AT&T’s WarnerMedia and Discovery Inc. have closed their high-profile $43 million merger into new entity Warner Bros. Discovery, the companies announced on Friday.
“Today’s announcement marks an exciting milestone not just for Warner Bros. Discovery but for our shareholders, our distributors, our advertisers, our creative partners and, most importantly, consumers globally,” said Warner Bros. Discovery CEO David Zaslav in a statement.
“With our collective assets and diversified business model, Warner Bros. Discovery offers the most differentiated and complete portfolio of content across film, television and streaming,” he continued. “We are confident that we can bring more choice to consumers around the globe while fostering creativity and creating value for shareholders. I can’t wait for both teams to come together to make Warner Bros. Discovery the best place for impactful storytelling.”
Discovery stakeholders had approved the deal in mid-March.
The merger will place AT&T’s Warner Bros., CNN, Turner and Discovery’s stable of cable networks squarely under one roof — as well as streaming services Discovery+ and HBO Max, possibly giving the combined entity a fighting chance of moving into competition with Netflix and Disney+ among the leading streaming services.
The deal also combines WarnerMedia’s U.S. sports rights, including those with the NBA, MLB and March Madness, with Discovery international sports giant Eurosport.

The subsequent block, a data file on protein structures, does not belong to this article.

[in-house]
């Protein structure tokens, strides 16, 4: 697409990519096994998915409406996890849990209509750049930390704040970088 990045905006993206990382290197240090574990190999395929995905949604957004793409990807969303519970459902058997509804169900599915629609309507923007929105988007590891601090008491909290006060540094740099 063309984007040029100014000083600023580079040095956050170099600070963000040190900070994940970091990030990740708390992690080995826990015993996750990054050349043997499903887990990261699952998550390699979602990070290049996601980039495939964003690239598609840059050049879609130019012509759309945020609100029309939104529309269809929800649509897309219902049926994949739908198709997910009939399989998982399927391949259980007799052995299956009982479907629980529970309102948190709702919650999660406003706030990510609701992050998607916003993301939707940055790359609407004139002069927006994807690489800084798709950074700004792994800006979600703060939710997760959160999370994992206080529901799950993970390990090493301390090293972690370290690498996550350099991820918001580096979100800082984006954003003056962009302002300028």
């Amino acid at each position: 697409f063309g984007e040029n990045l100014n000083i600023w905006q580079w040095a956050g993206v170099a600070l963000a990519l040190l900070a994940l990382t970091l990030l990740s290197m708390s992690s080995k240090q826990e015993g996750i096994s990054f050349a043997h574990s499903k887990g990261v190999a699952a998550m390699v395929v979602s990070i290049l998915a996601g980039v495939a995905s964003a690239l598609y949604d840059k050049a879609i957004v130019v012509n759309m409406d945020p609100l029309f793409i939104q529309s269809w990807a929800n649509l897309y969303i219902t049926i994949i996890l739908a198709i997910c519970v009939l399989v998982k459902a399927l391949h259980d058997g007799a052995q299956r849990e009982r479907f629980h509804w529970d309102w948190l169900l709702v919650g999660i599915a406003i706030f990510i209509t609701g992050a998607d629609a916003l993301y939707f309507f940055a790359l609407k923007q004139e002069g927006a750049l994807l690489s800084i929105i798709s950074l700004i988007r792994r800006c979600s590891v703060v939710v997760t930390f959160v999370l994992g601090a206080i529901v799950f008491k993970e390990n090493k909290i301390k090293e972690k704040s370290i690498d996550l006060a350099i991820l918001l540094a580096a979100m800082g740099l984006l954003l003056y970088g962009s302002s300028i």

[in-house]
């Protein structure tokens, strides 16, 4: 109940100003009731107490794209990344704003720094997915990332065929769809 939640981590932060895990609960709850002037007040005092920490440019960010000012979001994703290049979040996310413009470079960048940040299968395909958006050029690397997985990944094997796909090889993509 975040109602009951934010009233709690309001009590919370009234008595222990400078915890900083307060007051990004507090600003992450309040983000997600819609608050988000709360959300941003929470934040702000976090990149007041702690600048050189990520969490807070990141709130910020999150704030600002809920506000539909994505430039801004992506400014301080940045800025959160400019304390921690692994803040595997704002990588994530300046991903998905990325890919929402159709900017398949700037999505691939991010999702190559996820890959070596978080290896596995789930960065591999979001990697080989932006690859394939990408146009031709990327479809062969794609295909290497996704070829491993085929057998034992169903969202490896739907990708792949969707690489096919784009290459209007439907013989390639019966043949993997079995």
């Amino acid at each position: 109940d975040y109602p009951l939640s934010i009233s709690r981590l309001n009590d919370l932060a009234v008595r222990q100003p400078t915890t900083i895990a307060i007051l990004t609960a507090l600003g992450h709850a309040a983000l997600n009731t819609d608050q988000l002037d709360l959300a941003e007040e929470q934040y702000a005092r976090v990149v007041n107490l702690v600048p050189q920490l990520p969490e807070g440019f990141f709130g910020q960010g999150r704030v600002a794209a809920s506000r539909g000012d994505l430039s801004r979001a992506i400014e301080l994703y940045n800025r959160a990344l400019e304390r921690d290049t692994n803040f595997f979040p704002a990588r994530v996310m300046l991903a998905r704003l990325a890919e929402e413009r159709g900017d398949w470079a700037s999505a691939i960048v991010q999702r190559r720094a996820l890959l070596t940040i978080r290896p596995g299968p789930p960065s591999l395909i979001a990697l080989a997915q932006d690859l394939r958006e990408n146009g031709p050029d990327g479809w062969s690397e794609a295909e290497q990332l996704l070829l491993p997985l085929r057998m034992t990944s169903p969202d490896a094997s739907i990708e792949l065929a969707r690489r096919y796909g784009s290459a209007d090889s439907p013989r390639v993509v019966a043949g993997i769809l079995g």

The closure announcement comes after a long week of executive exits at WarnerMedia that included WarnerMedia CEO Jason Kilar, studios and networks group CEO and chair Ann Sarnoff and HBO max chief Andy Forssell. Warner Bros.
According to the original merger announcement, under the terms of the agreement, AT&T receives $43 billion in a combination of cash, debt securities and WarnerMedia’s retention of certain debt. AT&T shareholders will receive stock representing 71% of the new company. Discovery shareholders will own 29% of the new company. The estimated value of the combined company is $130 billion.
John Stankey, CEO of AT&T, thanked his soon-to-be former WarnerMedia colleagues in a memo on Friday that recounted the challenges and accomplishments during their short four years together.
“You are to be congratulated and commended,” Stankey wrote. “The road wasn’t easy or clear.”